You don’t have to stick to just plain water to drink, but you should limit caffeine and alcohol as much as possible. Herbal and flower teas are a great choice when you’re craving something different.

But even more important than what you eat, the yogic diet is all about eating mindfully. That means eating slowly, chewing your food thoroughly, avoiding distracted eating, and enjoying the experience of preparing and eating a meal.

Yogic Principles for Energizing and Healing the Body with Food

Here are the fundamental yogic diet principles for energizing and healing the body with food.

Prioritize Hydrating Beverages

Hydrating beverages like hot water with lemon, herbal tea, rooibos, and vegetable broth are prioritized in a yogic diet. They are extremely cleansing and nourishing for the body. They also support detoxification through the lymphatic system.

Have Porridge and Fruit for Breakfast

Breakfast on the yogic diet often consists of porridge with fruit for its ability to warm and energize the body. Whole grains like millet, rice, amaranth, quinoa, barley, and oats are all eaten in porridge for their high nutrient content.

Wheat is usually avoided because it can trigger inflammation in some people. Sweet fruits, like berries, are fantastic in the morning because their natural sugars boost your energy. They also promote cleansing and detoxification.

Adding yogurt to your breakfast is also a great idea for boosting protein and probiotic intake. If you’ve chosen to avoid dairy, try yogurt made from coconut milk or soy milk instead. This combination will give you a long lasting energy boost that will keep you going until lunchtime.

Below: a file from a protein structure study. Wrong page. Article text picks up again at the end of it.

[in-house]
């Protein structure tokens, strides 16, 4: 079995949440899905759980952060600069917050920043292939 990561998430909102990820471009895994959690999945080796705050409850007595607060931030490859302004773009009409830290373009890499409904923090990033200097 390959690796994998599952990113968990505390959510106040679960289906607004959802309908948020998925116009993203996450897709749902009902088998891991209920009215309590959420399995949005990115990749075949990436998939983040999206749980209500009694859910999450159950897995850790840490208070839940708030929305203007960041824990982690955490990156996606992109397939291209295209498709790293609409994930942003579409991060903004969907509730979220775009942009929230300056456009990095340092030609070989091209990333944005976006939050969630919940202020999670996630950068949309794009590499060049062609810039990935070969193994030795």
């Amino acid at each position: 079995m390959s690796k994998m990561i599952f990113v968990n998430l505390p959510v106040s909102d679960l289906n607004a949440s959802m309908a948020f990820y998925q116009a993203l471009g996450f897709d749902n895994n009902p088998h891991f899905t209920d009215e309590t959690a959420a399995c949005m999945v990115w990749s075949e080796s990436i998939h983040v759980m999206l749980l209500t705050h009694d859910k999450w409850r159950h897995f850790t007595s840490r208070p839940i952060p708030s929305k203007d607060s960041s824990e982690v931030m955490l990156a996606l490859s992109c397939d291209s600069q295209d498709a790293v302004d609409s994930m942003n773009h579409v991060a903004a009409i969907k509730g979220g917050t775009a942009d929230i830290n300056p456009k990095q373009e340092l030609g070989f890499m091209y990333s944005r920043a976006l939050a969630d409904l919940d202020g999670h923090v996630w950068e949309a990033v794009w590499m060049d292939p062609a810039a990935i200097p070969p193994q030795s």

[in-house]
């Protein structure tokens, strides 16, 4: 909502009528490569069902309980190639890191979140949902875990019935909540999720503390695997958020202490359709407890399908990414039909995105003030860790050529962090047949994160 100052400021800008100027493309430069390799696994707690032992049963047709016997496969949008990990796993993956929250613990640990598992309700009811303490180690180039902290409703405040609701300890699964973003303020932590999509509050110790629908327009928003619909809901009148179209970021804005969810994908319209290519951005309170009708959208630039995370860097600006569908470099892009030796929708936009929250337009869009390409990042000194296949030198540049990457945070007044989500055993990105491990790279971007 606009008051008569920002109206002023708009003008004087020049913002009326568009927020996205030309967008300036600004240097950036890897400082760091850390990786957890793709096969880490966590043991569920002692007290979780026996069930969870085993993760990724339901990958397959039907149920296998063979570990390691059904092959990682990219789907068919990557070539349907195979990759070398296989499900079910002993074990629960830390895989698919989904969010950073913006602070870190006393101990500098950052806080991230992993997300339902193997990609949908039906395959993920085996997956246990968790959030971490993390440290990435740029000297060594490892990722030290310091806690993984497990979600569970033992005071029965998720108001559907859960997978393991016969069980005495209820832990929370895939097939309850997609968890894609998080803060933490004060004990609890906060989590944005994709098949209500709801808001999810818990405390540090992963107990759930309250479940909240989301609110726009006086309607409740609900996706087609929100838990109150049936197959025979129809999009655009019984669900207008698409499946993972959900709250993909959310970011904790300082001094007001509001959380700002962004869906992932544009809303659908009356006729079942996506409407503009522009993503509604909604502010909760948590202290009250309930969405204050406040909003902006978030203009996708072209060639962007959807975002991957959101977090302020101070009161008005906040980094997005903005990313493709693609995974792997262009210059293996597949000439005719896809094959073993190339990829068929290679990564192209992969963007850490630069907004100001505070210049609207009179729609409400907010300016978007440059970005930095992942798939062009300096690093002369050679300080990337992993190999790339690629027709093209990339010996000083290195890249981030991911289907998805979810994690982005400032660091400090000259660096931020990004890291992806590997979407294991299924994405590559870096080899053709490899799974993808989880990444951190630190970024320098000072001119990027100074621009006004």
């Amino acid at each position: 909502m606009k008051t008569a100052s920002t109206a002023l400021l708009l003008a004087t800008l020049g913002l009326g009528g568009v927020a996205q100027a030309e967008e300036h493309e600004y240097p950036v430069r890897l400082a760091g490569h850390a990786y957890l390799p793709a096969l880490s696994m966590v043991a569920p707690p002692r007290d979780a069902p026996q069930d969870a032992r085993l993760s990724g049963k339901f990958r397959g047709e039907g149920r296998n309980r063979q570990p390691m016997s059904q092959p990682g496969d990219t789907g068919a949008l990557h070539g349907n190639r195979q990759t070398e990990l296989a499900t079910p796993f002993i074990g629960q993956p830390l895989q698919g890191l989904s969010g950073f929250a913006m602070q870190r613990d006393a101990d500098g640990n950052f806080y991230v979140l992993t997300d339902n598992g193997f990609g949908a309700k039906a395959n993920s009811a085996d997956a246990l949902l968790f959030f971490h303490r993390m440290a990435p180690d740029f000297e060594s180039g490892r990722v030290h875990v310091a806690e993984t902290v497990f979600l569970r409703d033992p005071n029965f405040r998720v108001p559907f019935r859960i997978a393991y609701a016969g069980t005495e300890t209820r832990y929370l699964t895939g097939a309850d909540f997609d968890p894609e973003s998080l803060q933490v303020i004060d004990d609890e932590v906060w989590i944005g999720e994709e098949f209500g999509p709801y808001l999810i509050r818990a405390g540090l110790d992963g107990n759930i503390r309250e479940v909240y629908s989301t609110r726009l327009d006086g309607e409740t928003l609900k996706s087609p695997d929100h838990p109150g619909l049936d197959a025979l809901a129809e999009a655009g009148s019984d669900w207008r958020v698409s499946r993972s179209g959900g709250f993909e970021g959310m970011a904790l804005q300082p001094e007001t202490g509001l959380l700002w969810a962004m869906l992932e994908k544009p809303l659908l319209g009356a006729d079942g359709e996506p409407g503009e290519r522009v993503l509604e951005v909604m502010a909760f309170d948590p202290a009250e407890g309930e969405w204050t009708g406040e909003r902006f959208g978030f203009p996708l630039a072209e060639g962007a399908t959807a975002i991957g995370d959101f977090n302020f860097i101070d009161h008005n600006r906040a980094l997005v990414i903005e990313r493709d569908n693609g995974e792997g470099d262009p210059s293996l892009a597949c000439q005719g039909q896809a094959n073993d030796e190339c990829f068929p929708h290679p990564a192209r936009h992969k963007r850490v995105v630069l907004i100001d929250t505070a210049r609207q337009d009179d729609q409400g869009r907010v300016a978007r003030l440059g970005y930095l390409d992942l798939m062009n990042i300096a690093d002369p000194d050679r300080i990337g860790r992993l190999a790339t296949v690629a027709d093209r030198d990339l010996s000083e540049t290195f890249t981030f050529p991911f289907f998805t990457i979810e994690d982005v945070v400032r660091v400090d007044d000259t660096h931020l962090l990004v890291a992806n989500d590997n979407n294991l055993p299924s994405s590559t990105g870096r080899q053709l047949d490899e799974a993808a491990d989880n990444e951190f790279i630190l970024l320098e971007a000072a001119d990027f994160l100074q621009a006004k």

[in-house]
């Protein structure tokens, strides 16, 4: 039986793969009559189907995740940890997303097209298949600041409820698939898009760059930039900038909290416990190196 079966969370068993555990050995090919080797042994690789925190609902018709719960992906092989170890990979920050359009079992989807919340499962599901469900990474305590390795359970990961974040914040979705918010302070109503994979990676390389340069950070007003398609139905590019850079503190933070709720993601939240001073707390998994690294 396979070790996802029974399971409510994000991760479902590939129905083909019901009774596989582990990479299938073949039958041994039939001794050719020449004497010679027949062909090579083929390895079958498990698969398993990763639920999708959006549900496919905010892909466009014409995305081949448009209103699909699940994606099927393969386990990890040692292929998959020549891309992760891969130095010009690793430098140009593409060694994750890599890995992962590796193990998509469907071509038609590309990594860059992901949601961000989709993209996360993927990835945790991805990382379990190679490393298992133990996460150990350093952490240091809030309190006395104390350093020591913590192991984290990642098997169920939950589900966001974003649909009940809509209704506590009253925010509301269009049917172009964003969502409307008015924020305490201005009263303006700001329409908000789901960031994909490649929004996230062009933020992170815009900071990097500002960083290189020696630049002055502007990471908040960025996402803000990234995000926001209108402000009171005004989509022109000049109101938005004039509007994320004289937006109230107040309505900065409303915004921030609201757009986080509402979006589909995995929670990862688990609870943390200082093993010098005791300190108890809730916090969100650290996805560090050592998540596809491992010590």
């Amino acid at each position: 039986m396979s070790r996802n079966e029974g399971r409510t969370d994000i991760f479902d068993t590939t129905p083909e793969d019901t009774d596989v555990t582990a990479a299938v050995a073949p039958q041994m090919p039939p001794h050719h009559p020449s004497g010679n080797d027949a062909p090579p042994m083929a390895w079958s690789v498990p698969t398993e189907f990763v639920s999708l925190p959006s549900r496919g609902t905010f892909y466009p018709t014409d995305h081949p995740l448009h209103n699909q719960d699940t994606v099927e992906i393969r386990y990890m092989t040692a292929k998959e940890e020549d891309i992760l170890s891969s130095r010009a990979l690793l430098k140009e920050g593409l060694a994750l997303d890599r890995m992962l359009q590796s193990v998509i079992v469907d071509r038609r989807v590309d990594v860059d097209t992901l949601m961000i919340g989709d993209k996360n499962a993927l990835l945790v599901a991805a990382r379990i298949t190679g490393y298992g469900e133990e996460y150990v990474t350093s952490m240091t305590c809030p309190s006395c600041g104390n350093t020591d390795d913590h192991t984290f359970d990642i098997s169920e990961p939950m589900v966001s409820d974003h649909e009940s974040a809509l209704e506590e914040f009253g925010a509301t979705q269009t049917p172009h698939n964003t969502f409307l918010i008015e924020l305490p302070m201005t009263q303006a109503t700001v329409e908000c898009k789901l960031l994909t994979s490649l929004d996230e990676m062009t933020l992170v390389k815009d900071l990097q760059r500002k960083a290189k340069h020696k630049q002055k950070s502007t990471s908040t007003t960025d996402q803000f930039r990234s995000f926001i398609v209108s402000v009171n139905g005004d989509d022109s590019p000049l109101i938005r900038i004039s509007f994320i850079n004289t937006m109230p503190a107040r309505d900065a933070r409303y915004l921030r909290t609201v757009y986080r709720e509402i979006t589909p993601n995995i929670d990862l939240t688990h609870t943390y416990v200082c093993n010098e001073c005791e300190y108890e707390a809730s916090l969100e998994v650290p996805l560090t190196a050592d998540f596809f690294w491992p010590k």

Make Lunch Your Largest Meal Every Day

According to yogic and Ayurvedic teachings, our digestive fire is the strongest in the middle of the day. That means lunch should be your largest meal every day. Have a large meal that includes lots of raw vegetables or salad and plant-based protein like tofu, beans, or sprouted grains.

Vegetable soups, miso soup, curry, and cooked root vegetables are also great choices. Your midday meal should also include some healthy fats, like olive oil, nuts, or seeds for long lasting energy.

Don’t Snack Between Meals

The yogic diet recommends allowing space between meals. That means avoiding snacking between meals to give the body plenty of time to digest your food and absorb nutrients. This is crucial, not only for nutrition but also for cleansing and detoxifying the body. You should feel free to drink hydrating beverages between meals but try to eat only at regular mealtimes.

Eat a Warm Dinner

Your dinner should be smaller than lunch and it should consist of warm, cooked foods. Choosing cooked foods will allow you to sleep better than energizing raw foods will. Your goal should be to keep your energy levels up during the day, not when it’s time to rest.

Cooked vegetables, lentil soup, and cooked root vegetables are all good choices at dinnertime. After dinner, drink a warm beverage like herbal tea or broth to warm and soothe your body for better sleep.

Include Healing Herbs and Spices

Your meals should include a variety of healing herbs and spices in your diet regularly. Herbs like mint, cilantro, parsley, basil, and sage are great choices for supporting digestion, detoxification, and adding nutrients. Spices like cardamom, ginger, nutmeg, anise, cinnamon, and turmeric alkalize the blood, reduce inflammation, and aid in healing the body.

Wrapping Things Up: Following a Yogic Diet Supports Your Yoga Practice

Following a yogic diet supports your yoga practice by increasing your energy and focus. It also improves your attitude towards food and will likely improve your sleep, too.

It doesn’t have to be complicated. Simply avoid meat and processed foods and limit caffeine, sugar, and alcohol. Prioritize fruits, vegetables, legumes, and whole grains.

Combining a yogic diet with your yoga practice will have you well on your way to energizing and healing your body and mind in just a short time.